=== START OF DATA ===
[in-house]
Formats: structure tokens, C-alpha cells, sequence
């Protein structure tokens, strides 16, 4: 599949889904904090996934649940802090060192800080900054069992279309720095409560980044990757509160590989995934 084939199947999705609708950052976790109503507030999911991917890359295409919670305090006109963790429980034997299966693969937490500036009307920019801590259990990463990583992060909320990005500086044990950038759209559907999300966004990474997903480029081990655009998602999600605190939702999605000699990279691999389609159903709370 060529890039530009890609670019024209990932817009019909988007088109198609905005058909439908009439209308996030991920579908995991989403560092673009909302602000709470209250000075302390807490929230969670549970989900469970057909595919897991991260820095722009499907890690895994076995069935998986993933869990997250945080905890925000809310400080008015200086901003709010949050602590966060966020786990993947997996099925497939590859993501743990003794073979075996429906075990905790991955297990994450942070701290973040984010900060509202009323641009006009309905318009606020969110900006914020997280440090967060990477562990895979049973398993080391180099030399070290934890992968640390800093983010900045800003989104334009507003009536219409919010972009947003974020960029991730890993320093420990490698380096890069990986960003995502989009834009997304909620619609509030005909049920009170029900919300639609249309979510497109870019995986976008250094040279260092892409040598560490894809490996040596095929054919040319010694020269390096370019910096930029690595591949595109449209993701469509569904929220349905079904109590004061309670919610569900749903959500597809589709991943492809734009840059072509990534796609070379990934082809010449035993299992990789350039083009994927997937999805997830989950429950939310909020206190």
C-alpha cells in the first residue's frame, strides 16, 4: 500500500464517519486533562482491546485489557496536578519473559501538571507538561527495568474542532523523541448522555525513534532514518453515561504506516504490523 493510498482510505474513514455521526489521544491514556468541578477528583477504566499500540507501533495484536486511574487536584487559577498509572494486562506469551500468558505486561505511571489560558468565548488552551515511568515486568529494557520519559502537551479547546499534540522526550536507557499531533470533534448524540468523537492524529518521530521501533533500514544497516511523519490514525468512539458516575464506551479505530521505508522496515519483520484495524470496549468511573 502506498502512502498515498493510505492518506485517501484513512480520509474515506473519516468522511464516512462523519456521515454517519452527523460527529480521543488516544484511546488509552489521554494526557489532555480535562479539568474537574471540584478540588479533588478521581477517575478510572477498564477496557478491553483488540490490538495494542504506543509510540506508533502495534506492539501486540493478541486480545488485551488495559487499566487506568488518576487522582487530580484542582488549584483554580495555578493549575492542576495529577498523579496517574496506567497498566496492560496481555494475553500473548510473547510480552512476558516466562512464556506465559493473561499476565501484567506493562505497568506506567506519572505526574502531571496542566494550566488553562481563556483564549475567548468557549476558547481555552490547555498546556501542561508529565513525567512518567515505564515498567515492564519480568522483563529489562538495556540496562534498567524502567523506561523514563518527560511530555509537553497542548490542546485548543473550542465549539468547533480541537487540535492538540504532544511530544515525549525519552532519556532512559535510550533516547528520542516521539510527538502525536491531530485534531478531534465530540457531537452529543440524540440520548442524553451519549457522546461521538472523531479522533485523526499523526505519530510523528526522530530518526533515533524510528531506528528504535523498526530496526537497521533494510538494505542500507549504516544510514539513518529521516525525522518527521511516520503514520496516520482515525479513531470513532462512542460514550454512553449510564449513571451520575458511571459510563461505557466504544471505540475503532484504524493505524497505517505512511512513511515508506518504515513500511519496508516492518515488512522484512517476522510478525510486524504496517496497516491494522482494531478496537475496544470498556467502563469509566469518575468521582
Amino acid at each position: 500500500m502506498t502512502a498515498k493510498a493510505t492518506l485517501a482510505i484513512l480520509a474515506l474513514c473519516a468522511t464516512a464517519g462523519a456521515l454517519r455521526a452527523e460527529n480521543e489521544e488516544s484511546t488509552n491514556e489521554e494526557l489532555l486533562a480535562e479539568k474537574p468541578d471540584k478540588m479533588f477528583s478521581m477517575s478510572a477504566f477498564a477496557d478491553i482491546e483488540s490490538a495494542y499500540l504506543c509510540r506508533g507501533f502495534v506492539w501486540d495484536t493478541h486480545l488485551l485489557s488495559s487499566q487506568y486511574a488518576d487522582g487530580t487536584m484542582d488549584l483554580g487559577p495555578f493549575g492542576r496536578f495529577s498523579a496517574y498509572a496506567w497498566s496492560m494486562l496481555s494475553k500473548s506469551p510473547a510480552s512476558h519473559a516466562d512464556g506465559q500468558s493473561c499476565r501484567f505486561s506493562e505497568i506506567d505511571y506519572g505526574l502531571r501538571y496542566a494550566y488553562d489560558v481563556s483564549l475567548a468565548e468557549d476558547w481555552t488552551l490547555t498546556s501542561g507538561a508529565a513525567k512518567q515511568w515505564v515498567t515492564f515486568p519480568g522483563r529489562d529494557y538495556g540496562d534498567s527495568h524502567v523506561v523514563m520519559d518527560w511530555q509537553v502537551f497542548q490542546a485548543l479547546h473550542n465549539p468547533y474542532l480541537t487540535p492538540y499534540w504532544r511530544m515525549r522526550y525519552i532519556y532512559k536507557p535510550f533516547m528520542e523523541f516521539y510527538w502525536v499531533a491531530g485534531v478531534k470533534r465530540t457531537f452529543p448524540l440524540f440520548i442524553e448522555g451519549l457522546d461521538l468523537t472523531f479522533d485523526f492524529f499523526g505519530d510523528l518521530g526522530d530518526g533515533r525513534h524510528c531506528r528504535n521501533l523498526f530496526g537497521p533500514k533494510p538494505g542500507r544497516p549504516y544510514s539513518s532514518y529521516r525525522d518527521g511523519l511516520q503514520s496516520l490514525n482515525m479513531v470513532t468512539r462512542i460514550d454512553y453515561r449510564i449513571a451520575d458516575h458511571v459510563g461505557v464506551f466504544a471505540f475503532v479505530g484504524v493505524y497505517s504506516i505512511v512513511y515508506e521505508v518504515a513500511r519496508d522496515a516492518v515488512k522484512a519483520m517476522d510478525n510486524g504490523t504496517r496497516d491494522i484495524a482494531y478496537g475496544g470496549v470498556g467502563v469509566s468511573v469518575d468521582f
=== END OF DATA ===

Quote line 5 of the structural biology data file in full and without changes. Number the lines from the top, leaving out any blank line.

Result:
Amino acid at each position: 500500500m502506498t502512502a498515498k493510498a493510505t492518506l485517501a482510505i484513512l480520509a474515506l474513514c473519516a468522511t464516512a464517519g462523519a456521515l454517519r455521526a452527523e460527529n480521543e489521544e488516544s484511546t488509552n491514556e489521554e494526557l489532555l486533562a480535562e479539568k474537574p468541578d471540584k478540588m479533588f477528583s478521581m477517575s478510572a477504566f477498564a477496557d478491553i482491546e483488540s490490538a495494542y499500540l504506543c509510540r506508533g507501533f502495534v506492539w501486540d495484536t493478541h486480545l488485551l485489557s488495559s487499566q487506568y486511574a488518576d487522582g487530580t487536584m484542582d488549584l483554580g487559577p495555578f493549575g492542576r496536578f495529577s498523579a496517574y498509572a496506567w497498566s496492560m494486562l496481555s494475553k500473548s506469551p510473547a510480552s512476558h519473559a516466562d512464556g506465559q500468558s493473561c499476565r501484567f505486561s506493562e505497568i506506567d505511571y506519572g505526574l502531571r501538571y496542566a494550566y488553562d489560558v481563556s483564549l475567548a468565548e468557549d476558547w481555552t488552551l490547555t498546556s501542561g507538561a508529565a513525567k512518567q515511568w515505564v515498567t515492564f515486568p519480568g522483563r529489562d529494557y538495556g540496562d534498567s527495568h524502567v523506561v523514563m520519559d518527560w511530555q509537553v502537551f497542548q490542546a485548543l479547546h473550542n465549539p468547533y474542532l480541537t487540535p492538540y499534540w504532544r511530544m515525549r522526550y525519552i532519556y532512559k536507557p535510550f533516547m528520542e523523541f516521539y510527538w502525536v499531533a491531530g485534531v478531534k470533534r465530540t457531537f452529543p448524540l440524540f440520548i442524553e448522555g451519549l457522546d461521538l468523537t472523531f479522533d485523526f492524529f499523526g505519530d510523528l518521530g526522530d530518526g533515533r525513534h524510528c531506528r528504535n521501533l523498526f530496526g537497521p533500514k533494510p538494505g542500507r544497516p549504516y544510514s539513518s532514518y529521516r525525522d518527521g511523519l511516520q503514520s496516520l490514525n482515525m479513531v470513532t468512539r462512542i460514550d454512553y453515561r449510564i449513571a451520575d458516575h458511571v459510563g461505557v464506551f466504544a471505540f475503532v479505530g484504524v493505524y497505517s504506516i505512511v512513511y515508506e521505508v518504515a513500511r519496508d522496515a516492518v515488512k522484512a519483520m517476522d510478525n510486524g504490523t504496517r496497516d491494522i484495524a482494531y478496537g475496544g470496549v470498556g467502563v469509566s468511573v469518575d468521582f